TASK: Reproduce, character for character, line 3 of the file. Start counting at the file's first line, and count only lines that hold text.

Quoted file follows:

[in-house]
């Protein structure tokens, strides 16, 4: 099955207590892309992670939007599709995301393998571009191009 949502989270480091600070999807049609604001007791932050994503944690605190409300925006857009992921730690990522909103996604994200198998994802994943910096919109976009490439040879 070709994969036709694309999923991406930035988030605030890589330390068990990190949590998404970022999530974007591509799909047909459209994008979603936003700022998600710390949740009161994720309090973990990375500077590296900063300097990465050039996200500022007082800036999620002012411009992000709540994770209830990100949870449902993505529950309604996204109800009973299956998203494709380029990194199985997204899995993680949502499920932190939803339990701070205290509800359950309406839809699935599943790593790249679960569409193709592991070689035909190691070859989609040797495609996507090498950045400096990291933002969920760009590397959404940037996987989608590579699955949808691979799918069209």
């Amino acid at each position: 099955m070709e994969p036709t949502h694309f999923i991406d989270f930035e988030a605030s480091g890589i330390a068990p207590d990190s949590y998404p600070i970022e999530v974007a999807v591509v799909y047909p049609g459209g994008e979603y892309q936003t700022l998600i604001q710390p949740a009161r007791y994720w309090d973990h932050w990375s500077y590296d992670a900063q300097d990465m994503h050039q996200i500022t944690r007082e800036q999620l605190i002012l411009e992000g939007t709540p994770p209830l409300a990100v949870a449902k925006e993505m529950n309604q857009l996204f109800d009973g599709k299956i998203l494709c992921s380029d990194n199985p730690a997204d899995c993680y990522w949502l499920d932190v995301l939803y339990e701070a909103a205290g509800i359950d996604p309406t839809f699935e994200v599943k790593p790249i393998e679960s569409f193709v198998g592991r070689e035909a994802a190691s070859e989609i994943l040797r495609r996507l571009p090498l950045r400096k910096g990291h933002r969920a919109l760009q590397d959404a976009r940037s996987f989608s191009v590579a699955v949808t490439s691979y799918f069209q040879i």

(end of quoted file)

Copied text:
């Amino acid at each position: 099955m070709e994969p036709t949502h694309f999923i991406d989270f930035e988030a605030s480091g890589i330390a068990p207590d990190s949590y998404p600070i970022e999530v974007a999807v591509v799909y047909p049609g459209g994008e979603y892309q936003t700022l998600i604001q710390p949740a009161r007791y994720w309090d973990h932050w990375s500077y590296d992670a900063q300097d990465m994503h050039q996200i500022t944690r007082e800036q999620l605190i002012l411009e992000g939007t709540p994770p209830l409300a990100v949870a449902k925006e993505m529950n309604q857009l996204f109800d009973g599709k299956i998203l494709c992921s380029d990194n199985p730690a997204d899995c993680y990522w949502l499920d932190v995301l939803y339990e701070a909103a205290g509800i359950d996604p309406t839809f699935e994200v599943k790593p790249i393998e679960s569409f193709v198998g592991r070689e035909a994802a190691s070859e989609i994943l040797r495609r996507l571009p090498l950045r400096k910096g990291h933002r969920a919109l760009q590397d959404a976009r940037s996987f989608s191009v590579a699955v949808t490439s691979y799918f069209q040879i």